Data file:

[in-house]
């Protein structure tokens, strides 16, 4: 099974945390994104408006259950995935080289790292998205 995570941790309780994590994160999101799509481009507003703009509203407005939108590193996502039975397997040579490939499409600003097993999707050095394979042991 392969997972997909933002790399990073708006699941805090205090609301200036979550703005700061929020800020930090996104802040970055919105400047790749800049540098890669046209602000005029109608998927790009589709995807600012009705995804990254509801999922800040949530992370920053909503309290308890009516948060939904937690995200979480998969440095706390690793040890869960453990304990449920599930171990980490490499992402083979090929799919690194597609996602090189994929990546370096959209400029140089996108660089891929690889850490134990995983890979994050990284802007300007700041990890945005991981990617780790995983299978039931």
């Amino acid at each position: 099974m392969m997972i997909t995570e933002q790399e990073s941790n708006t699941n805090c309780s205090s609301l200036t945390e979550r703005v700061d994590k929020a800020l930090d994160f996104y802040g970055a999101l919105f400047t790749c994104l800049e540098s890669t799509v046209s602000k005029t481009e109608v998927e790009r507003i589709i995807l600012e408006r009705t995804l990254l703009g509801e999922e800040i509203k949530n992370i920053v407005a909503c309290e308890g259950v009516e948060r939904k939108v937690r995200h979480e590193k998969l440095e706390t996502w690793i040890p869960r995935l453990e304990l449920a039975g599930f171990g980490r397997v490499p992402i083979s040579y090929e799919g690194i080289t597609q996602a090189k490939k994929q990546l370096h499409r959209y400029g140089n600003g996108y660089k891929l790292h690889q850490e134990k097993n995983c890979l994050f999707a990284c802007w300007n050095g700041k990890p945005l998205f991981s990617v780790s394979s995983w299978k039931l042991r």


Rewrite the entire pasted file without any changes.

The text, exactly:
[in-house]
């Protein structure tokens, strides 16, 4: 099974945390994104408006259950995935080289790292998205 995570941790309780994590994160999101799509481009507003703009509203407005939108590193996502039975397997040579490939499409600003097993999707050095394979042991 392969997972997909933002790399990073708006699941805090205090609301200036979550703005700061929020800020930090996104802040970055919105400047790749800049540098890669046209602000005029109608998927790009589709995807600012009705995804990254509801999922800040949530992370920053909503309290308890009516948060939904937690995200979480998969440095706390690793040890869960453990304990449920599930171990980490490499992402083979090929799919690194597609996602090189994929990546370096959209400029140089996108660089891929690889850490134990995983890979994050990284802007300007700041990890945005991981990617780790995983299978039931």
């Amino acid at each position: 099974m392969m997972i997909t995570e933002q790399e990073s941790n708006t699941n805090c309780s205090s609301l200036t945390e979550r703005v700061d994590k929020a800020l930090d994160f996104y802040g970055a999101l919105f400047t790749c994104l800049e540098s890669t799509v046209s602000k005029t481009e109608v998927e790009r507003i589709i995807l600012e408006r009705t995804l990254l703009g509801e999922e800040i509203k949530n992370i920053v407005a909503c309290e308890g259950v009516e948060r939904k939108v937690r995200h979480e590193k998969l440095e706390t996502w690793i040890p869960r995935l453990e304990l449920a039975g599930f171990g980490r397997v490499p992402i083979s040579y090929e799919g690194i080289t597609q996602a090189k490939k994929q990546l370096h499409r959209y400029g140089n600003g996108y660089k891929l790292h690889q850490e134990k097993n995983c890979l994050f999707a990284c802007w300007n050095g700041k990890p945005l998205f991981s990617v780790s394979s995983w299978k039931l042991r």